Sales has a notoriously high turnover rate. Anyone who has ever worked on a sales floor knows that you meet plenty of people who will move on to another gig, or just leave sales entirely. Of course, turnover rates vary depending on the job and industry. But some companies are able to avoid many of the mistakes that drive salespeople away.
So what are these mistakes that cause salespeople to quit? Here are the eight most common reasons why salespeople quit:
1. Problems with management
They say that people don’t really leave jobs, they leave managers. While not always true, a poor relationship with a manager (or management team) is enough of a reason for people to leave. Everybody wants to be respected and appreciated, and treating people that way should be non-negotiable.
2. Not enough support
While many salespeople value autonomy, a lack of structure and guidance can be just as bad. Support from management is critical, whether it’s actual help through the sales process, or encouragement and training. Employees want their contributions to be valued and to feel like they’re being given the tools they need to become successful. So, if a salesforce is simply expected to show up and pull a rabbit out of a hat without any ongoing support, you’re not likely to keep them showing up for long.
3. Uncompetitive pay structure
Not all comp plans are created equal. And this doesn’t just mean from industry to industry, although that is certainly true. Some companies are simply not offering their salespeople a commission structure that’s competitive enough to get them to stay. If you can make more money for doing the same amount of work, all things being equal, leaving is a no-brainer. Employers need to make sure they’re paying their salespeople fairly or find a way to make up for it elsewhere.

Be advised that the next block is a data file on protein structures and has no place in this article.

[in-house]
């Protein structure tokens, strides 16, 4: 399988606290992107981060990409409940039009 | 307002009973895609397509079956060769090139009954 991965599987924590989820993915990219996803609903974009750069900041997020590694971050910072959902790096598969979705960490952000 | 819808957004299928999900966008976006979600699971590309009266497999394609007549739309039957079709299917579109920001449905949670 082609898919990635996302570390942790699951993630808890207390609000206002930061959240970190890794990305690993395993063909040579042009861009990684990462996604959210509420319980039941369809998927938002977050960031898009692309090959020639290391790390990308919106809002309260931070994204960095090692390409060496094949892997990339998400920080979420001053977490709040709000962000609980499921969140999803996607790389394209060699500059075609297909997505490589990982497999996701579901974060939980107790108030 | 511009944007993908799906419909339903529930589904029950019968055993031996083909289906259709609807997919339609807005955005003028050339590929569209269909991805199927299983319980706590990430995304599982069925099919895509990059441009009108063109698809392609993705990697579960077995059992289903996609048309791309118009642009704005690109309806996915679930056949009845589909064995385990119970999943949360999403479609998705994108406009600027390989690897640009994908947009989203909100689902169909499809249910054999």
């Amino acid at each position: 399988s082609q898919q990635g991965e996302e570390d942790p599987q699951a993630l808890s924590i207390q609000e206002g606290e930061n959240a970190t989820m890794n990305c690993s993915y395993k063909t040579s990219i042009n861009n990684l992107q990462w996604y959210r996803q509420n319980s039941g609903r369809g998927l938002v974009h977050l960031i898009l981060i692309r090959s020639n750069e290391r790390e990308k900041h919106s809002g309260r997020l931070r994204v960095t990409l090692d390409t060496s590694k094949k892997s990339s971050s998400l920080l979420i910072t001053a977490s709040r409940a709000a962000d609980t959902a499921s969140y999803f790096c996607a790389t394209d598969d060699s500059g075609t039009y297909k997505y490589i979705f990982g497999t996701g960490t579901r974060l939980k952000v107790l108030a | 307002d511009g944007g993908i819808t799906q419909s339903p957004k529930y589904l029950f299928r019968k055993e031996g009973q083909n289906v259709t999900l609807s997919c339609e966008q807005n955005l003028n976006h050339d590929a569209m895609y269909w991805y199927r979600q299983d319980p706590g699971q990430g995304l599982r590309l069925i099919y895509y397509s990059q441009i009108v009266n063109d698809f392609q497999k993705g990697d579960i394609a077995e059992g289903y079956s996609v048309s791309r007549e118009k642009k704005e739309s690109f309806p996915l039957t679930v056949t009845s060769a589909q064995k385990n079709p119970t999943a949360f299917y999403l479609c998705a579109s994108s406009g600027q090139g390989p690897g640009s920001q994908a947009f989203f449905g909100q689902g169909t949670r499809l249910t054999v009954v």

4. Prefer more certainty
Some people decide that sales simply isn’t for them. Whether it’s the stress of the job or the uncertainty that comes with it, there are always those who prefer a non-commission-based salary. In many cases, the people who leave sales to go into a different position will have to take a pay cut. Still, many are fine with that, and have made the decision for themselves.
5. Product or market forces
Turnover can increase when it becomes clear that a product is no longer competitive in the marketplace. If you’re selling typewriters but the personal computer has just gained massive popularity, there’s little you’ll be able to do to break through, no matter how talented you are or how hard you work. Industries change and companies need to adapt to stay competitive. The same is true for salespeople, but that often involves moving on and selling a more relevant or in-demand product (which is exactly why Spiro created the first proactive relationship management platform)
6. No opportunities for career advancement
There are some salespeople who would love nothing more than to sell until they retire. But this isn’t true for everybody. If there aren’t opportunities for salespeople to move up within an organization, they’ll find a place to work where these opportunities do exist. Not only should salespeople have something to strive for when they come to work everyday, they should also be reminded that there’s something better waiting for them if they put in the work.
Salespeople work very hard and deal with a lot of daily stress and pressure. Unless you’re a freak of nature, dealing with this type of pressure constantly will get to you. If you don’t take time to recharge every now and then, you’ll burn out and either start to fail, or quit. Burnout is very real, so make sure that you as an employee are aware of your health and well-being. Similarly, if you’re an employer, understand that you need to provide your salespeople with the opportunity to take time off so that they can come back as healthier and stronger employees.
8. Company culture
This is may be one of the biggest reasons salespeople quit. It is also one of the hardest to fix. The culture a company fosters for its employees, both salespeople and non-salespeople alike, can make the biggest difference when it comes to retention. This is true even when you consider all other factors, including compensation. If people like going to work every single day, then they’re probably not going to quit. A good culture is often employee-centric, and takes every single other factor in this list into account. But it all starts with making an effort to make employees feel valued, heard, and respected. If you can do that, then you won’t have to worry about your salespeople abandoning ship.